First, download it from Github (direct zip download here)

Copy the folder io_scene_g3d to your Blender plugins folder.

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In my case on my Windows 8 install, the plugin directory is: C:\Program Files\Blender Foundation\Blender\2.69\scripts\addons, like so:

image

Your location will depend on the operating system you use and how you chose to install Blender.  The github page linked above has more details.

 

Now fire up Blender 2.69 ( note, the plugin currently only supports Blender 2.69!

Select File->User Preferences

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Then select the Addons tab

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Now scroll down and locate Import-Export: LibGDX G3D Exporter and check it.

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Now you are able to export directly from Blender to FBX.

 

Select File->Export->LibGDX G3D text format.

image

 

As you can see, currently there is no binary support.  During development I tend to stick with g3dj anyway.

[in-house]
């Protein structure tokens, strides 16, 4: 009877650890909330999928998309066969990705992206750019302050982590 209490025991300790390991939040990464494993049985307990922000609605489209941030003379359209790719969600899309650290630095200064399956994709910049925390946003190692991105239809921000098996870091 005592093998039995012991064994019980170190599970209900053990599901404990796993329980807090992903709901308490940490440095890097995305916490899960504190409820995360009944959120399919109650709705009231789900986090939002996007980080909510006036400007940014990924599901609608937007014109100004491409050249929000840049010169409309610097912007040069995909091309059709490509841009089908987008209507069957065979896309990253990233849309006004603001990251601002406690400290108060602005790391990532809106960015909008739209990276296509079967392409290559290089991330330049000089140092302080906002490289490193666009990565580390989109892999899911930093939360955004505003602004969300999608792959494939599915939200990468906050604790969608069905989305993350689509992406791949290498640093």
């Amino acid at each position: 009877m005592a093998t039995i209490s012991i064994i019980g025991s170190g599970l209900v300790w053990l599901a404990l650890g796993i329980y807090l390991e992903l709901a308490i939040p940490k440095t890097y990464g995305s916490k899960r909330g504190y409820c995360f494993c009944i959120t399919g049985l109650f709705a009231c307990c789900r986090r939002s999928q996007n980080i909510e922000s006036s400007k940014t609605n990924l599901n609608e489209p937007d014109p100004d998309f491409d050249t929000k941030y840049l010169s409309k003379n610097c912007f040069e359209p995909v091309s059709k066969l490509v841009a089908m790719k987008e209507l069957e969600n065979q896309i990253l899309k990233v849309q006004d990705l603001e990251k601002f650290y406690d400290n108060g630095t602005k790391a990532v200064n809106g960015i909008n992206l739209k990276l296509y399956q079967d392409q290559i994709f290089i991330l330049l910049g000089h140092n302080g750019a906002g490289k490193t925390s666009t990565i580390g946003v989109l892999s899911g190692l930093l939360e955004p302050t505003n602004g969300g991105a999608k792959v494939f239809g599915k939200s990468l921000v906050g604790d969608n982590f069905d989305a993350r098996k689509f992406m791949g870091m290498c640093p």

Here is the scene from Blender:

image

 

And now that I run it in LibGDX?

image

 

Ahhh, crap.  It’s an easy enough problem though.  The exporter saved my texture as an absolute path, I instead want a relative path.  Opening up the generated g3dj file, I see:

image

Change that to:

image

And you are good to go.  You can probably change Blender to work in relative paths and avoid this problem all together.  If not, altering the script to strip the paths should be a no brainer.  Now with that change we run it and:

image

Hmmmm… that’s not what you were expecting is it?  What’s going on here?

 

Well, fbx-conv automatically flips the axis from Blender Z up to LibGDX Y up.  This exporter does not.  You can easily perform the same thing in code by rotating –90 degrees about the X axis, like:

modelInstance.transform.rotate(1, 0, 0, -90);

 

Then run the code and:

 

image

 

Woot, identical to Blender!

 

I havent got the chance to test the exporter all that extensively, Ive not really done any work with Blender in the last week or so, so I cant really tell you how well it performs with animations.  That said, especially during development, this could be a huge time saver for quick iterations.  The developer is actively looking for people to try it out and report bugs back.  So if you fancy exporting from Blender to LibGDX directly try it out and let @Dancovich on Twitter know if you encounter any bugs.

Programming, Art , ,